Posts Tagged ‘Jesuits’

Major Religious Orders of Men

In 15 Audio on 2016/07/08 at 12:00 AM

 The Major Religious Orders of Men

Host – Fr. Charles Connor

In the series, The Major Religious Orders of Men, Fr. Charles Connor examines the historical development of the major religious orders of men in the Catholic Church.

Program Name

Audio File Name – Click to download


The Rise of Monasticism in the East 

Host – Fr. Charles Connor


Fr. Connor explores the origins of the monastic tradition in the Church.


The Contribution of Eastern Monasticism to the West 

Host – Fr. Charles Connor


Here Fr. Connor contributes that the fruit of Eastern Monasticism for the West was the rise of Irish monks and missionaries.


Benedict and the Order He Began 

Host – Fr. Charles Connor


Fr Connor explains the foundation of the Order of St. Benedict.


The Benedictines: Conversion of England and Germany 

Host – Fr. Charles Connor


Fr. Connor expounds on the ramifications of the Benedictine evangelization of England and Germany.


The Monastic Reform of Cluny: Cistercians and Carthusians 

Host – Fr. Charles Connor


Fr. Connor shares the immense reform of monasticism that sprung forth from Cluny in France.


The Order of Carmel 

Host – Fr. Charles Connor


Here Fr Connor shares the contemplative heritage which began with the prophet Elijah seeking God on Mount Carmel in Israel, was deepened with the apparition of Our Lady to St. Simon Stock, and was furthered with the lives and mysticism of Sts. Teresa of Avila and John of the Cross.


The Poor Man of Assisi and His Order 

Host – Fr. Charles Connor


Fr Connor examines the witness of holy simplicity lived out by St. Francis in Assisi, Italy. By his example Francis encouraged single-hearted devotion to the life and Passion of Jesus Christ.


The Franciscan Family 

Host – Fr. Charles Connor


Fr. Connor declares that Francis’s charism for living out the Gospel in the charity of Christ attracts a multitudinous following and ultimately causes the Franciscan Order to become the world’s largest.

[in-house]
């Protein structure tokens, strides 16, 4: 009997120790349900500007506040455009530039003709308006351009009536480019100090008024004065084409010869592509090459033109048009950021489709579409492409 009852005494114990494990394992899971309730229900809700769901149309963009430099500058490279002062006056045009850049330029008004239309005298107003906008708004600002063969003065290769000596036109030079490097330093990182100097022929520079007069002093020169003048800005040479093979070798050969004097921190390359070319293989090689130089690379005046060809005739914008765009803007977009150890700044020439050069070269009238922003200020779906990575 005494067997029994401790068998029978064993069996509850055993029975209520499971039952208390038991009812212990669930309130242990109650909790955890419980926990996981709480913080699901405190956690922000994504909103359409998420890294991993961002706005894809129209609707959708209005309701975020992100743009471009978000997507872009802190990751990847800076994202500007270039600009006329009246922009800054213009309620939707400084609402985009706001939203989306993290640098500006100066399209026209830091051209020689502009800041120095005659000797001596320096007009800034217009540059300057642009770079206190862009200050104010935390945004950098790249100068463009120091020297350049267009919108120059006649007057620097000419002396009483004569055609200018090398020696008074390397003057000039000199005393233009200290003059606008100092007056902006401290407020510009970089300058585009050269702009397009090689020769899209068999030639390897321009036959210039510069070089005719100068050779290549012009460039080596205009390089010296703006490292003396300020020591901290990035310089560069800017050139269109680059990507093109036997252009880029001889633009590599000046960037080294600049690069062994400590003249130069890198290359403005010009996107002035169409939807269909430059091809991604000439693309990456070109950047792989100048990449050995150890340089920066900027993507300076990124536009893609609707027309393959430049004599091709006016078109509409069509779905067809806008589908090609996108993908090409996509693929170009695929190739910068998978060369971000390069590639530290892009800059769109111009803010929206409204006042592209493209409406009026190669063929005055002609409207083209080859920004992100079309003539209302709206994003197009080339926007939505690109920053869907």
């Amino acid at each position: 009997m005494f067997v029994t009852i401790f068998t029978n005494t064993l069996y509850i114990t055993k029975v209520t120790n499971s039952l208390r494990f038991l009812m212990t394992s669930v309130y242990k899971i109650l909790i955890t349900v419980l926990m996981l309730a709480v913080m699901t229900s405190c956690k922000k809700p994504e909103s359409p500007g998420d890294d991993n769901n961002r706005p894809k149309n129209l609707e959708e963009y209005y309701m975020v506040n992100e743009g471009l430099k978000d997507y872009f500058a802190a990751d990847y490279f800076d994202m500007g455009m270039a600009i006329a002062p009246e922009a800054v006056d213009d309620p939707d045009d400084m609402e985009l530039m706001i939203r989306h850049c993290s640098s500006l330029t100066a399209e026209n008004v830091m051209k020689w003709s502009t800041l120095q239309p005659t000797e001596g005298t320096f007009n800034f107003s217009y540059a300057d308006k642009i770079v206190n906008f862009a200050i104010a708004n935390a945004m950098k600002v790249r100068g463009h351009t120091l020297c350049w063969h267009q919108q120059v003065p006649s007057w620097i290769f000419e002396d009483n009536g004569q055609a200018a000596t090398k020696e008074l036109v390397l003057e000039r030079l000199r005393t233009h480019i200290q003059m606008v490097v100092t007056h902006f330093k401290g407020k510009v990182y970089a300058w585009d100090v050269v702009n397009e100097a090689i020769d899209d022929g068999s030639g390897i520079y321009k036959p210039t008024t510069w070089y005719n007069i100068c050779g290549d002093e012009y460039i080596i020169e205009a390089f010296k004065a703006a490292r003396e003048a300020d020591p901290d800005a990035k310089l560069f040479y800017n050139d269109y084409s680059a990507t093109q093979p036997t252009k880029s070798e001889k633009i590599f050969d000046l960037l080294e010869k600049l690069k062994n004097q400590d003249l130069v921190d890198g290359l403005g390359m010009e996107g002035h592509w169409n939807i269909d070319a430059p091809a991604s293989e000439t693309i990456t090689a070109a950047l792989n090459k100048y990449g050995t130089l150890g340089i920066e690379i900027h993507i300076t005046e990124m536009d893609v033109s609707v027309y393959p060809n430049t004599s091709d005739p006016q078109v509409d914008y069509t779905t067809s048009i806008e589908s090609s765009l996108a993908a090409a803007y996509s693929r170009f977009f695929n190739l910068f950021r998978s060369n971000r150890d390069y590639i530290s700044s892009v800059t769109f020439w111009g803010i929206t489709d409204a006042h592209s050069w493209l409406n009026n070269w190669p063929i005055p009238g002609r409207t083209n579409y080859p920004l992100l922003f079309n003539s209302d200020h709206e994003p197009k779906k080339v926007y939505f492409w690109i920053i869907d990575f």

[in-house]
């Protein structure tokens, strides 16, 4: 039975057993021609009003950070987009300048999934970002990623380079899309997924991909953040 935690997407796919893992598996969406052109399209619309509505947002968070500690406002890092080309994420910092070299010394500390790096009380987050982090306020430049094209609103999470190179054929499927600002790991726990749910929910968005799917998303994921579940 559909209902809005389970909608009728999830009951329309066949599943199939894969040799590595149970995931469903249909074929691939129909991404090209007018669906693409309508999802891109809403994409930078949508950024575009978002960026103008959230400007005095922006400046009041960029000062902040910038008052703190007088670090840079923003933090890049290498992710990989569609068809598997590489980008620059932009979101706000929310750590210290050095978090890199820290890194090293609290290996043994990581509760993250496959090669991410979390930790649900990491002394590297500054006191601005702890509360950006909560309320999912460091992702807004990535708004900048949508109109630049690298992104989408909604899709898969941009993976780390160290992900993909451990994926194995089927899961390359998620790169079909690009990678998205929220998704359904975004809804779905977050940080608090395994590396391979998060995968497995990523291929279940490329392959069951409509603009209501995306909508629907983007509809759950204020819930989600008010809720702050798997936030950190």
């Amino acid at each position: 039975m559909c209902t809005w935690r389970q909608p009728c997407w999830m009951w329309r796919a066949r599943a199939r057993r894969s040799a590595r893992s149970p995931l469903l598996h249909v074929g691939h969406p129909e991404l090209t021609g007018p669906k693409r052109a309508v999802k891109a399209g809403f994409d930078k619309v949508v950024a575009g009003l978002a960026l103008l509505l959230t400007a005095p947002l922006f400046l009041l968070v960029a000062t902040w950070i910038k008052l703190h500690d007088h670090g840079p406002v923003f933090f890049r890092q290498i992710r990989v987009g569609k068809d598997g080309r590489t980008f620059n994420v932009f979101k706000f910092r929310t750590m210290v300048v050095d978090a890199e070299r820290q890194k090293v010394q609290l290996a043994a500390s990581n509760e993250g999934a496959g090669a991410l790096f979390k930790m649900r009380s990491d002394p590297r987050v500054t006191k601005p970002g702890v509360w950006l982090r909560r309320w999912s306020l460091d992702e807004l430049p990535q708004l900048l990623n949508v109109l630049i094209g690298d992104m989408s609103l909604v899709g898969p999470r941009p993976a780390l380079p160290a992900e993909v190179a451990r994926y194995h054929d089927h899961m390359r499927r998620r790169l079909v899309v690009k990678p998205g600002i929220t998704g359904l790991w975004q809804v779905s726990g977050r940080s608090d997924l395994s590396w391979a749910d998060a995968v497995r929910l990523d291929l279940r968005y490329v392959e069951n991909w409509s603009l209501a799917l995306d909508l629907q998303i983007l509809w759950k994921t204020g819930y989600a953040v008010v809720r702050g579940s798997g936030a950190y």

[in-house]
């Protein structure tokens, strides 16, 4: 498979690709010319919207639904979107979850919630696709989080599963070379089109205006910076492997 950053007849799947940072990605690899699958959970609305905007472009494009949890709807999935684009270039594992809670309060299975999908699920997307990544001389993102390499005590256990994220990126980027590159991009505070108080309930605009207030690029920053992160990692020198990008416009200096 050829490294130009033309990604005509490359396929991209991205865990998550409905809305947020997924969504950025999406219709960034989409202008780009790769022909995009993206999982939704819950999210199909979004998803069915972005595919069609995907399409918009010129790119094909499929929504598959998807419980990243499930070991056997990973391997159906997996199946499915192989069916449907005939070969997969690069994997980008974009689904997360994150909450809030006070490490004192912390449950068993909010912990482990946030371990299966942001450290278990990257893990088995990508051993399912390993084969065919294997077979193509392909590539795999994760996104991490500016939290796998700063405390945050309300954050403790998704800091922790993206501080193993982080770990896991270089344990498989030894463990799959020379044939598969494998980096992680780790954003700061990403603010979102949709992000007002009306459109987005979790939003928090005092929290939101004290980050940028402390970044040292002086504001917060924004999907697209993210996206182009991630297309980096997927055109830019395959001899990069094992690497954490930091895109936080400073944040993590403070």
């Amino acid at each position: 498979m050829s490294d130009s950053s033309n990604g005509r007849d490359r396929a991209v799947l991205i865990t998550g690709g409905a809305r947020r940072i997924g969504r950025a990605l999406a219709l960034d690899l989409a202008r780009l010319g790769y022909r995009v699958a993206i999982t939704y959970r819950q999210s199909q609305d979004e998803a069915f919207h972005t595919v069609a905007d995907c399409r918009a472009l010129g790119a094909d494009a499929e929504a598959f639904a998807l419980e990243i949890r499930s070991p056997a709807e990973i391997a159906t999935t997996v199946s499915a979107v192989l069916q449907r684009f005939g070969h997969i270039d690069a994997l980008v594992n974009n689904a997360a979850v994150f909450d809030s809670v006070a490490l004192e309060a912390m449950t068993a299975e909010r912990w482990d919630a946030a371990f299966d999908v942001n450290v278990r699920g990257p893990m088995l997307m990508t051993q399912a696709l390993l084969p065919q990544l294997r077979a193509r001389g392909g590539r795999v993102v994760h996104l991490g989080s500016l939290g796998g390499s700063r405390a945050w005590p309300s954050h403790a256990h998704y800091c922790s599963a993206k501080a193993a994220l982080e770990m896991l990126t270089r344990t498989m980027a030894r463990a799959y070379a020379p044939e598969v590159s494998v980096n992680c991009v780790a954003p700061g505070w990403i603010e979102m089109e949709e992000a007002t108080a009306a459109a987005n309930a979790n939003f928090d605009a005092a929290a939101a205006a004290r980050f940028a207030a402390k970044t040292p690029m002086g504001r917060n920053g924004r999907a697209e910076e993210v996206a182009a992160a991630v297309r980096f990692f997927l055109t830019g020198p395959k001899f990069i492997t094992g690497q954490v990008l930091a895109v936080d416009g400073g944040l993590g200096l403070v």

Dominic and the Order of Preachers 

Host – Fr. Charles Connor


Fr. Connor shares how the Spaniard Dominic de Guzman received his calling in the same time period as St. Francis of Assisi, and how the two fraternal orders bolstered the faith-life of the Church in a time of crisis.


Ignatius and His “Company” 

Host – Fr. Charles Connor


Fr. Connor witnesses to the heroism of Ignatius of Loyola, former Spanish soldier become saint through reading the life of Christ and of the saints. The group of men Ignatius inspired would spread his evangelical zeal throughout the world.


The Mission of the English Jesuits 

Host – Fr. Charles Connor


Fr. Connor focuses on the phenomenal blossoming of faith in the midst of the horrific persecution in Britain by Henry, Elizabeth and protestant successors to the throne. The Jesuits defended the Apostolic Faith with their lives, ensuring that Catholicism would endure forever in their homeland.


The French Connection: Sulpicians and Vincentians 

Host – Fr. Charles Connor


Fr. Connor reveals the tremendous spiritual work in France by the Society of St. Sulpice and the followers of St. Vincent de Paul.


Alphonsus and Paul of the Cross: Redemptorists and Passionists 

Host – Fr. Charles Connor


Fr. Connor shares the inspirational work of orders faithfully dedicated to the parish missions by Sts. Alphonsus Liguori and Paul of the Cross.

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St. Ignatius Loyola by Fr. Reid

In 05 Homilies by Fr. Reid on 2011/05/19 at 9:19 AM

• In the left transept of the church in Rome known as “il Gesu”, i.e., the Church of the Holy Name Jesus, is one of the most elaborate and beautiful tombs in all of Rome.

• Decorated with lapis and marble, this tomb is the final resting place of one of the Church’s most illustrious sons: St. Ignatius of Loyola.

• St. Ignatius, as you probably know, is the founder of the Society of Jesus, the religious order more popularly known as the Jesuits.

• While there is much to appreciate about the life of St. Ignatius and the amazing contributions the Jesuits have made to the life of the Church in the past 450 years, what I admire most about St. Ignatius is simply the way that he came to love our Lord.

• As a young man Ignatius was a soldier and a member of the royal court in the Kingdom of Castile. There the young Ignatius quickly developed a taste for all the luxuries and vanities that were available to him.

• At the age of 30, during a battle with the French in the city of Pamplona, Ignatius was wounded by a cannon ball and was forced to spend many long weeks recuperating at his home castle in Loyola. Read the rest of this entry »